Coronavirus – a force majeure event?
As the crisis worsens and the more measures to contain the virus are unsuccessful, the case for force majeure will only get stronger.
What is force majeure?
A force majeure clause relieves parties to a contract from their contractual obligations under certain extreme circumstances. Derived from the literal French translation for 'superior force', force majeure clauses are found in most commercial English law contracts but the term 'force majeure' does not actually have a recognised meaning under English law. It is commonly defined in contracts by reference to circumstances 'not within a party's reasonable control' and a non-exhaustive list of examples.
Coronavirus and its immediate worldwide impact
As the latest crisis surrounding the Coronavirus (2019-nCoV) outbreak (the Outbreak) continues to play out, it has already been widely reported that, among other things:
- The World Health Organization declared a global health emergency on 30 January 2020;
- Entire cities in China have been quarantined, with wider regions on full or partial lockdown due to travel restrictions;
- China National Offshore Oil Corp., China's biggest buyer of liquefied natural gas (LNG), has invoked force majeure in refusing to take delivery of LNG cargoes, claiming that the Outbreak is constraining its ability to import fuel;
- French oil giant Total announced it has rejected a force majeure notice in respect of the Outbreak from a Chinese LNG buyer, becoming the first major energy supplier to publicly oppose such notice;
- Sinopec Corp., Asia's largest oil refiner, is cutting throughput in February 2020 by approximately 12% (the biggest cut in over a decade) as a result of the Outbreak's effect on demand, and will likely reduce the amount of crude oil delivery from Saudi Arabia in March 2020. It remains to be seen whether force majeure will be invoked;
- Major Chinese copper buyers have asked Chilean and Somalian suppliers to delay shipments, cancelled preliminary contracts and stopped placing new orders; and
- China's Council for Promotion of International Trade announced on 30 January 2020 that it will provide force majeure certificates to local companies struggling to fulfil their international contractual obligations due to the Outbreak.
The implications of these developments will be immediate, pervasive and far-reaching. LNG, copper and other commodity prices have plummeted since the start of the Outbreak and businesses around the world are looking into the possibility of issuing, and defences against, notices of force majeure as a result of the Outbreak.
Will the crisis impact construction?
The clear and immediate answer in our view is 'Yes'. The travel restrictions and quarantines are affecting the operation of manufacturing plants in China as well as the supply of Chinese labour both in China and internationally. This will have an impact on the global supply chain and subsequently on construction projects and other related downstream industries. Delays in shipping of construction materials and machinery due to quarantines and increased port checks will only add to the problem.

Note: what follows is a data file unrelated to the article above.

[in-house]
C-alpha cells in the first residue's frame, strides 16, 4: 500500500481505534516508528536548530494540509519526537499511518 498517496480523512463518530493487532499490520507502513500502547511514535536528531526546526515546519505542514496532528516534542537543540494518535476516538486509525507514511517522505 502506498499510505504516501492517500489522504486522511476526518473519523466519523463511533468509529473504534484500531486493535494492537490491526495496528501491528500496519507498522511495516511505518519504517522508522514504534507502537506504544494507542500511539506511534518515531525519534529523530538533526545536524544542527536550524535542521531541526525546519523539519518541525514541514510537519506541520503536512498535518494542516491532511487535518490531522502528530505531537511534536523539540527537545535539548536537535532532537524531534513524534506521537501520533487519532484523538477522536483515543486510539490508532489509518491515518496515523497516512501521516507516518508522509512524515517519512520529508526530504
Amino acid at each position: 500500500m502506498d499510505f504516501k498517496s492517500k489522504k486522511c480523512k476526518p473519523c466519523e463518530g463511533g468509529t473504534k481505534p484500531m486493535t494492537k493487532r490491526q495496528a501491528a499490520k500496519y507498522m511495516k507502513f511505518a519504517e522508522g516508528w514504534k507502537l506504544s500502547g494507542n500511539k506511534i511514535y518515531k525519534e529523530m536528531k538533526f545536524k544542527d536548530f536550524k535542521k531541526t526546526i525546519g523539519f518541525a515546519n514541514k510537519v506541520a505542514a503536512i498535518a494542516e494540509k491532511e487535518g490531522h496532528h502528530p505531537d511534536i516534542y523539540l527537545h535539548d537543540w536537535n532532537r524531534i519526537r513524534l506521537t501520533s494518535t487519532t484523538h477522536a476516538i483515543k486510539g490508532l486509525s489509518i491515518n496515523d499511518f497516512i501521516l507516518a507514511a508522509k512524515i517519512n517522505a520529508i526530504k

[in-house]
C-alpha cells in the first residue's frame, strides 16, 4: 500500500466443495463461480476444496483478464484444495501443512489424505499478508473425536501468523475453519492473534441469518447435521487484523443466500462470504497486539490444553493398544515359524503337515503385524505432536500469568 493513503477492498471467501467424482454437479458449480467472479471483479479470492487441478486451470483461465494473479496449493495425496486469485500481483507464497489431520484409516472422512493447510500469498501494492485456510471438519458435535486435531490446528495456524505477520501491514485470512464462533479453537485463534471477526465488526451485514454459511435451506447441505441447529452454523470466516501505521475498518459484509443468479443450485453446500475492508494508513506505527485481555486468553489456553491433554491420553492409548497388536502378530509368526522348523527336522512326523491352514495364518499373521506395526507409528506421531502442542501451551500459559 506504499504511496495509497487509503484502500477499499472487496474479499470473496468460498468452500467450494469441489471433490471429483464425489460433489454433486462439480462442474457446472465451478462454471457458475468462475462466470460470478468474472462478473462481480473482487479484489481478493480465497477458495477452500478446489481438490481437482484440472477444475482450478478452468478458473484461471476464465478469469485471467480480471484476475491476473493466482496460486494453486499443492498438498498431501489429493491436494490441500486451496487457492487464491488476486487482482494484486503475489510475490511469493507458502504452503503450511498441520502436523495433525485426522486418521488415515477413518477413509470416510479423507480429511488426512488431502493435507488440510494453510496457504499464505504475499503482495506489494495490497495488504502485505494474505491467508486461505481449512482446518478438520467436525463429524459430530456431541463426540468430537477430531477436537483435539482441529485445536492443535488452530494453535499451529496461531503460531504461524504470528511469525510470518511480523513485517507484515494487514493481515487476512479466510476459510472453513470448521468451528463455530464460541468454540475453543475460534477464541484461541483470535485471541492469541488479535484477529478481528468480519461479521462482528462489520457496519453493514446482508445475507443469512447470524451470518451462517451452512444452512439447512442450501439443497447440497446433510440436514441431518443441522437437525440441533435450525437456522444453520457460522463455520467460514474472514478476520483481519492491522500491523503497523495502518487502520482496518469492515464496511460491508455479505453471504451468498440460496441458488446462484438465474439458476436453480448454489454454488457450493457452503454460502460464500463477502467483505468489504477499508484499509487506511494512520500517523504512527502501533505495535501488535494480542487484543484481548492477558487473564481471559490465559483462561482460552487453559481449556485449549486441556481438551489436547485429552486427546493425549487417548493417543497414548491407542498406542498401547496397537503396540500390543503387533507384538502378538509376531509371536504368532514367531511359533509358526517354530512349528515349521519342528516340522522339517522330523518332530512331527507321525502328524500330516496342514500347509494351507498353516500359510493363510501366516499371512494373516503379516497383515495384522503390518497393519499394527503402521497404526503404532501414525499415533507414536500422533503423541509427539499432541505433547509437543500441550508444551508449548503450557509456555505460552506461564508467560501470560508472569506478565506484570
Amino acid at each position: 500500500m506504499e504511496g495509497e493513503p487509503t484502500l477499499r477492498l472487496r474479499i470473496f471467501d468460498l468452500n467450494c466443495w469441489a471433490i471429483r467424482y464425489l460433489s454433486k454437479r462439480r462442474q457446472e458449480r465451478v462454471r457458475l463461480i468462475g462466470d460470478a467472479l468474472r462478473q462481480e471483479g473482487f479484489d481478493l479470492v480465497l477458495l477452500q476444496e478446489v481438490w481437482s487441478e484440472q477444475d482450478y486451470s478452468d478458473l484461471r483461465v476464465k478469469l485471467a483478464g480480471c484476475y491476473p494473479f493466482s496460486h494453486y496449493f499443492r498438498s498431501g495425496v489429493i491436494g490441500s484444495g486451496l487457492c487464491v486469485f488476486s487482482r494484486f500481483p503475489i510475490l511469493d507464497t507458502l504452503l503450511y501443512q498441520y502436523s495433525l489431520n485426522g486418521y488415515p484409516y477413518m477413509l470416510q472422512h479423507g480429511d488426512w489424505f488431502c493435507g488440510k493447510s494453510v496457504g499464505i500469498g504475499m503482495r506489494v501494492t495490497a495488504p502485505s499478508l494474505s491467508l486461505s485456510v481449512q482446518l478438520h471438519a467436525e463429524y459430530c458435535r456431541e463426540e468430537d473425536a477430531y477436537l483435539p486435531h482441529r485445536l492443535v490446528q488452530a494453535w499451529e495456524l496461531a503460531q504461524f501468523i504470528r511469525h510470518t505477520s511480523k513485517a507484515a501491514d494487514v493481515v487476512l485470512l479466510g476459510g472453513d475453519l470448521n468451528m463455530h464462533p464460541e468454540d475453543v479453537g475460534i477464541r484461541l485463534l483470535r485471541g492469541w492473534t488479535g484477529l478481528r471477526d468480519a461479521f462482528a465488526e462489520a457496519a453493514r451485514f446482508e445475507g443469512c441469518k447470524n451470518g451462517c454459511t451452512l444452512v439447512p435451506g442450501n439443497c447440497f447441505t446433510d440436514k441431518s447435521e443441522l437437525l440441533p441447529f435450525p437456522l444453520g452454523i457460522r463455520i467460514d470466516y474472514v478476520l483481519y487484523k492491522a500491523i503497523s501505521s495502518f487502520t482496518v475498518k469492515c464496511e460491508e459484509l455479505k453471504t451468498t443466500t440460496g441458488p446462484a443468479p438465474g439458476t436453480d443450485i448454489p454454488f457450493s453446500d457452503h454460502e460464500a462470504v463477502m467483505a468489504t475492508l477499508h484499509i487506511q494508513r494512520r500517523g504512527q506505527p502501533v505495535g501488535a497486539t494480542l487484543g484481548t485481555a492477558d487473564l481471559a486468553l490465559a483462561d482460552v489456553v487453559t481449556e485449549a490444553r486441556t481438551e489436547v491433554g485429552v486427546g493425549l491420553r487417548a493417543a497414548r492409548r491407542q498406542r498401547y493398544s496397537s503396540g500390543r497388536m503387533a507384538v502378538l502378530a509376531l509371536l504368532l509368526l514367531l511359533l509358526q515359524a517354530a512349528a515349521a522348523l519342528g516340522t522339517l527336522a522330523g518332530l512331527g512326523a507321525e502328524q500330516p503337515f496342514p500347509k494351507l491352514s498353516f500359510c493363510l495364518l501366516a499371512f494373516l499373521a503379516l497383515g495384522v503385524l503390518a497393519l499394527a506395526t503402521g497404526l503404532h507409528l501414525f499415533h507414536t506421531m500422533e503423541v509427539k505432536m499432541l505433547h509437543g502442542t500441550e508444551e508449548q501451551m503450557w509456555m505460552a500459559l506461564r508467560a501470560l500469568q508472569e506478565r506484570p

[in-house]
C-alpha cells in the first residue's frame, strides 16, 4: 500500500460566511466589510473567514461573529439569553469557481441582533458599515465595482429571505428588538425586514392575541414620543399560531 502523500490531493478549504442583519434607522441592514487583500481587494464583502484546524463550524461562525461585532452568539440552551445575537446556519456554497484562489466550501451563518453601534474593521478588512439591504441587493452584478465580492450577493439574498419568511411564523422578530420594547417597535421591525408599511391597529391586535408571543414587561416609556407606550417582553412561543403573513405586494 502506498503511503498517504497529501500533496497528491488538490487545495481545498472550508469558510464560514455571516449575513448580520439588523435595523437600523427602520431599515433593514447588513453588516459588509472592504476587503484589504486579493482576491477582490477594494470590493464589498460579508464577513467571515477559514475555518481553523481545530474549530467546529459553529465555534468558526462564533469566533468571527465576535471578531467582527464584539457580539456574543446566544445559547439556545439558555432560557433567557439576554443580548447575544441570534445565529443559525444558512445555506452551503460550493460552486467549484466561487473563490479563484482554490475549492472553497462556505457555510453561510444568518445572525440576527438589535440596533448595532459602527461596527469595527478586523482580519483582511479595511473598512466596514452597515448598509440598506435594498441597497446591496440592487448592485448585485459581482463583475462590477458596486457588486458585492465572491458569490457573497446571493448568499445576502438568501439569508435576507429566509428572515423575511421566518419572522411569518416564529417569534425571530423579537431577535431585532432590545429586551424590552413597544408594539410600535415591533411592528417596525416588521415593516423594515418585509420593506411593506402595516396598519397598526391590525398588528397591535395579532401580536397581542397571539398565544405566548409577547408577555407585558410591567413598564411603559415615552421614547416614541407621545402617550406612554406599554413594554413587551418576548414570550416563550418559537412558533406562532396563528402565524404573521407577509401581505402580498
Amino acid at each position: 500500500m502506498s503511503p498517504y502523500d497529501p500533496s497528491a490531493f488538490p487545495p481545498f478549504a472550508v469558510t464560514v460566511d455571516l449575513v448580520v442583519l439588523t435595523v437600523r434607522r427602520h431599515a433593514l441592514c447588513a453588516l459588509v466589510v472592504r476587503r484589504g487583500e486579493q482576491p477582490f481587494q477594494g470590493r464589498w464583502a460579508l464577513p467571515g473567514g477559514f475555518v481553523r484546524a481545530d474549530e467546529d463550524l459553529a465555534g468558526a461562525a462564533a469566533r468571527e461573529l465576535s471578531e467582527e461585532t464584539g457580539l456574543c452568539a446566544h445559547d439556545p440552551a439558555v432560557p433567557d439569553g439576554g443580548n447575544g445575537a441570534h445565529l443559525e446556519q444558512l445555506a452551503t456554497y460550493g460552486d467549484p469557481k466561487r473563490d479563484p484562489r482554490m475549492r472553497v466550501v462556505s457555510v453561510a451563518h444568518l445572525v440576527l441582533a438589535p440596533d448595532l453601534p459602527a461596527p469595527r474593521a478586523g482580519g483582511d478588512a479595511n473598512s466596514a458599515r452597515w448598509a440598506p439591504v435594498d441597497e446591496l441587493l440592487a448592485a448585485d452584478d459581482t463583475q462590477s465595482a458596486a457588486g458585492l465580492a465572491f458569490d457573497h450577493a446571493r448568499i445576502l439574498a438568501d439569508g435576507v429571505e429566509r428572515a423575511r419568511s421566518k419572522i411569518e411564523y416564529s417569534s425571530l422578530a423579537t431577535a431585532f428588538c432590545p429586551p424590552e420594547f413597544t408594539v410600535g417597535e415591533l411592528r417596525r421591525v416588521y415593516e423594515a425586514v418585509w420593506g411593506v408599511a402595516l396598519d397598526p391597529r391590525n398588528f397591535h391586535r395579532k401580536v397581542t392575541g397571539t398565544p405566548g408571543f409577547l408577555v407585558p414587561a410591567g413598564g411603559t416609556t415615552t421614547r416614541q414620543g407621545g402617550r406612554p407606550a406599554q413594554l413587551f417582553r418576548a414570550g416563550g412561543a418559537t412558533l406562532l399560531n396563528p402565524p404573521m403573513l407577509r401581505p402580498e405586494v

With Chinese businesses being major players in the global construction market, the potential cumulative effect of the transport and labour restrictions in terms of delay and additional costs to projects cannot be understated.
There can be no doubt that certain employers, contractors and subcontractors would, opportunistically or otherwise, look to rely on force majeure clauses in their contracts. Although the Outbreak will not act as a carte blanche to successfully invoke force majeure, the fact that Chinese authorities seem willing to recognize and certify that the Outbreak and its impact constitute a force majeure event should be cause for concern. As the crisis worsens and the more the measures to contain the virus are unsuccessful, the case for force majeure will only get stronger.
Steps to be taken
It would be prudent at this stage for businesses to review existing and potential new contracts and the force majeure clauses contained therein, with specific regard to whether the Outbreak constitutes a force majeure event and the notice provisions. Where breaches under a contract have already occurred, best efforts should be made to try to mitigate the circumstances and to keep an accurate record of all such efforts and related communications.
Whether a party to a contract can invoke force majeure will depend on whether the contract actually makes provision for force majeure clauses and whether the Outbreak falls within the contractual definition of force majeure. This, and the types of protection afforded to parties in the event of a valid force majeure event, will depend on the specific drafting of the contract. If in doubt, legal advice should be sought.
We have already provided advice to a number of our clients in relation to the Coronavirus outbreak in order to ensure the preservation of their respective rights.
Any queries in relation to the matters identified above can be addressed to our key contacts on this page.
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